Recent Posts

Pages: [1] 2 3 ... 10
Maytag Man and Go400,

This is my project for tonight.  Thanks for all the expertise so far.  I will keep you posted.

Range, Oven & Cooktop Repair / siemens EH755501E
« Last post by mdoom on Today at 04:21:38 AM »
I'm participating in a charity renovation project. I got this cooktop as a donation, and it presumably worked when disassembled from the last place. It's only a few years old.
I decided to test it, so i hooked it up at my workshop; result, a click from a relay box nothing else... is it worth trying to fix or should I just discard it look for another one?

If the old board has fewer relays than the new board shown, you have the old style board. They changed the board to prevent driver burnouts from bad motors. You then must change both the motherboard and the evaporator motor.
Range, Oven & Cooktop Repair / Wolf oven door disassembly
« Last post by suburbangeorge on July 28, 2014, 11:31:49 PM »
Today I bought a working Wolf CH-6-29 range. It won't be put into use right away as I'm going to rebuild the entire kitchen. This range is the black enamel model. I'm pretty sure that I'll have the removable top parts cleaned and refinished with high temp powder coating. I'd like to also make at least the door look nice as well. To powder coat it I would need to disassemble the door. Pretty obvious how to remove the handle but the door itself seems to be at least an inner and an outer stamping probably filled with insulation. The sheet metal parts seem to be held together with what I'll call "rivets". Unstead of pop-rivets or peened over rivets, these seem reusable.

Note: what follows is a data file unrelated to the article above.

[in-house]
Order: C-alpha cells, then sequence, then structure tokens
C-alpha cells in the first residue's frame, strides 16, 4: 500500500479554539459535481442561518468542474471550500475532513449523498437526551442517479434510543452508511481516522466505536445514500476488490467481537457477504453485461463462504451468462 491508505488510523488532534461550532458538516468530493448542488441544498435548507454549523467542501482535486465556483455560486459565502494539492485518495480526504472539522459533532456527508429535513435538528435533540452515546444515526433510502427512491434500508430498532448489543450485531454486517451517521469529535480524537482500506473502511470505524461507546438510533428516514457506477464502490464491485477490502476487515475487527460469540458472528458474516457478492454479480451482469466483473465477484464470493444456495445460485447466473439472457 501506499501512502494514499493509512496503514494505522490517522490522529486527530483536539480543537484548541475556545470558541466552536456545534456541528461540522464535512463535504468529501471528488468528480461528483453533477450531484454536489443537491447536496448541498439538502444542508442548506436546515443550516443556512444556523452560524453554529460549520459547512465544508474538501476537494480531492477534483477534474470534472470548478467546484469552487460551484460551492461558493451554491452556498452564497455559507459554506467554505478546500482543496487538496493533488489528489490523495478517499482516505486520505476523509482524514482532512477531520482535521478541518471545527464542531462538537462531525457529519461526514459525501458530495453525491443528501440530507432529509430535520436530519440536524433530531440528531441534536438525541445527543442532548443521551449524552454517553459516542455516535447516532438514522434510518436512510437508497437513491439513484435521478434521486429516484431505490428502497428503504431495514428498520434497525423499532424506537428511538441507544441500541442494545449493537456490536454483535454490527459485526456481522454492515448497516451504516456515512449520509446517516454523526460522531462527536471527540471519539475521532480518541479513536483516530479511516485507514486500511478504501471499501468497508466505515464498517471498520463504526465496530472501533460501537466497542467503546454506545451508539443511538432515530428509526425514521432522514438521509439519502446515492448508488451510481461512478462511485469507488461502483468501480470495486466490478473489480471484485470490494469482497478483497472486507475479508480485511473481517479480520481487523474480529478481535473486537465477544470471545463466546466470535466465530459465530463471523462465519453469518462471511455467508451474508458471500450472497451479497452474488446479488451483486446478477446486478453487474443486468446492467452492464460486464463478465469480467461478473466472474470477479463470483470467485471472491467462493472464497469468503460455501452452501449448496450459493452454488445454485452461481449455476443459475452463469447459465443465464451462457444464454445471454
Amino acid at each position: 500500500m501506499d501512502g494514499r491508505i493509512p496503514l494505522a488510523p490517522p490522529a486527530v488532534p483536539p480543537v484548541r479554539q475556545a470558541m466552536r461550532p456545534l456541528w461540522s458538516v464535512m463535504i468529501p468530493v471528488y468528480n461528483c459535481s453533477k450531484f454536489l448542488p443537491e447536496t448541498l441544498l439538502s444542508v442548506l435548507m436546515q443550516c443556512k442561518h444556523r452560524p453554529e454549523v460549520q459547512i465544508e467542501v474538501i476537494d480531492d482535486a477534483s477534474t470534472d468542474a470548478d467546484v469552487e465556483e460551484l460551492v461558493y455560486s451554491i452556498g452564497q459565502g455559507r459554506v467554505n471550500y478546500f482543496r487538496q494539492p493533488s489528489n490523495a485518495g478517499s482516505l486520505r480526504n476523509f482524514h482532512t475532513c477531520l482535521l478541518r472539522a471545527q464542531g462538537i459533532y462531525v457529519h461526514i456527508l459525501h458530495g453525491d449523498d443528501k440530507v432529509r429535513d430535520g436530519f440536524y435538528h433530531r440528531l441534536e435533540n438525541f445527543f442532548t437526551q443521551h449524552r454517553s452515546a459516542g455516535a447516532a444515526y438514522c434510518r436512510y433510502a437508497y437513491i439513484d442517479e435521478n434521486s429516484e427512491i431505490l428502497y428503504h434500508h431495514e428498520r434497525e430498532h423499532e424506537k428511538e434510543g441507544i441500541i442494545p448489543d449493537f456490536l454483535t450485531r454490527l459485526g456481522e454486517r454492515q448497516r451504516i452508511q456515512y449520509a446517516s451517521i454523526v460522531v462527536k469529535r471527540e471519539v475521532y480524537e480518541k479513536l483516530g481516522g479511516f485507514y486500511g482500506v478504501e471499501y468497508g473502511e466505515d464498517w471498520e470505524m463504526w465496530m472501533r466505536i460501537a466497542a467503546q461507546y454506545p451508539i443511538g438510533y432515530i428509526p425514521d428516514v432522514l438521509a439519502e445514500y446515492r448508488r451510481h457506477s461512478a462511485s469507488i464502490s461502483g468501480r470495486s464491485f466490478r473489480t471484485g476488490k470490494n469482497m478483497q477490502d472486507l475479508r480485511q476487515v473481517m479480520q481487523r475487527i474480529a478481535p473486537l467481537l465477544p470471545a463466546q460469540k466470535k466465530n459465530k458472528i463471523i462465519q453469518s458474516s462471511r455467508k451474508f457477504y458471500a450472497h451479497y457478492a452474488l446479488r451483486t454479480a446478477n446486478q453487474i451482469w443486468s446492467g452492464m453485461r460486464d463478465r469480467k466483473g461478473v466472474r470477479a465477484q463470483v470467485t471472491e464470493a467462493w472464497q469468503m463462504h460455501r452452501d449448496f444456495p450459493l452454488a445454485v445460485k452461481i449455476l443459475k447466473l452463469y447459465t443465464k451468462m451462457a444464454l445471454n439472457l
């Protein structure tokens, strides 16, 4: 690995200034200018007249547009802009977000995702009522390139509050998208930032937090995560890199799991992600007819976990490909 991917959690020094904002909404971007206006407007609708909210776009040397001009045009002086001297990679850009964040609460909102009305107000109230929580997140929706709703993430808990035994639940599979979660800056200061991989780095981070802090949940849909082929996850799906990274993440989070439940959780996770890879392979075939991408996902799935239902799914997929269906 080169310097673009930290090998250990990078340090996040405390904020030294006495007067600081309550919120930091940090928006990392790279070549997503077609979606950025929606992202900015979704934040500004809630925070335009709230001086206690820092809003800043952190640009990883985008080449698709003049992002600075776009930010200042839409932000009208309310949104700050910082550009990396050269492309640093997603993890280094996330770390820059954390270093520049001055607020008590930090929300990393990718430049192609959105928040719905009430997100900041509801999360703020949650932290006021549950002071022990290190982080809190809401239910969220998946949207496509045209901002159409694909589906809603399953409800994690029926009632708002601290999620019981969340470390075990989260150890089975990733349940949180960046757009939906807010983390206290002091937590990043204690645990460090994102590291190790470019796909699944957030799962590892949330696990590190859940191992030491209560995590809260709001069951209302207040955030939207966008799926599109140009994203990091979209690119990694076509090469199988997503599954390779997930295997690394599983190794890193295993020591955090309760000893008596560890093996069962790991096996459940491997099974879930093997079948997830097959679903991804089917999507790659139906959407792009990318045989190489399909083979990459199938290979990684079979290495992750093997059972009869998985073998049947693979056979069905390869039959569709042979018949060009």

I have seen this style before. There is an oval head which is larger than the holes in the sheet metal. Below the head would be a cylindrical section of a diameter more or less the size of the holes in the sheet metal. The entire rivet has a slightly tapered hole down the center and the cylindrical section is slit top to bottom on two sides opposite each other. A steel pin is pushed through the hole spreading the cylindrical section at the slits and grabing on to the sheet metal.

It seems that you could use a drift pin to drive the pins all the way through the rivets and out the ends. This would loosen the rivets and allow them to be pulled out of the holes. Once the rivits were removed, you could separate the inner and outer halves and retrieve the pins. Once the sheet metal was refinished, the door could be reassembled re-using the rivets.

This is how it looks like it might work but before I prove myself wrong and ruin the door  :oops:, has anyone done this or does anyone know that my thinking is wrong?

 :thanks: in advance
Washer Repair / Re: lg spline question
« Last post by john63 on July 28, 2014, 11:15:08 PM »
Not available separately.

Replacement Rotor has been upgraded/improved, however.

Steel spline.
I'm looking for a service manual for a wolf induction glass top model LT36E ANY HELP WILL BE APPRECIATED.
Washer Repair / lg spline question
« Last post by schleven on July 28, 2014, 09:08:35 PM »
I have a customer with an LG WM2301HW washer. The splines on the rear rotor assembly are stripped. I know I can get the whole rotor (4413ER1003A) but was wondering if just the plastic spline was available. Looks like it is held in place with a few screws.
Anyone know?

couldnt find the tech sheet, but found this...
"The ice dispenser chute door will open once, then close, 45 minutes to 1 hour after last use. Please note that on some models, the ice chute door will open and then close following the opening and closing of the refrigerator and freezer door.This is to ensure that the chute door is completely sealed after the last use."

Washer Repair / Re: Whirlpool Slow Spin
« Last post by Maytag Man 6725 on July 28, 2014, 07:14:59 PM »
Probably your clutch.
Pages: [1] 2 3 ... 10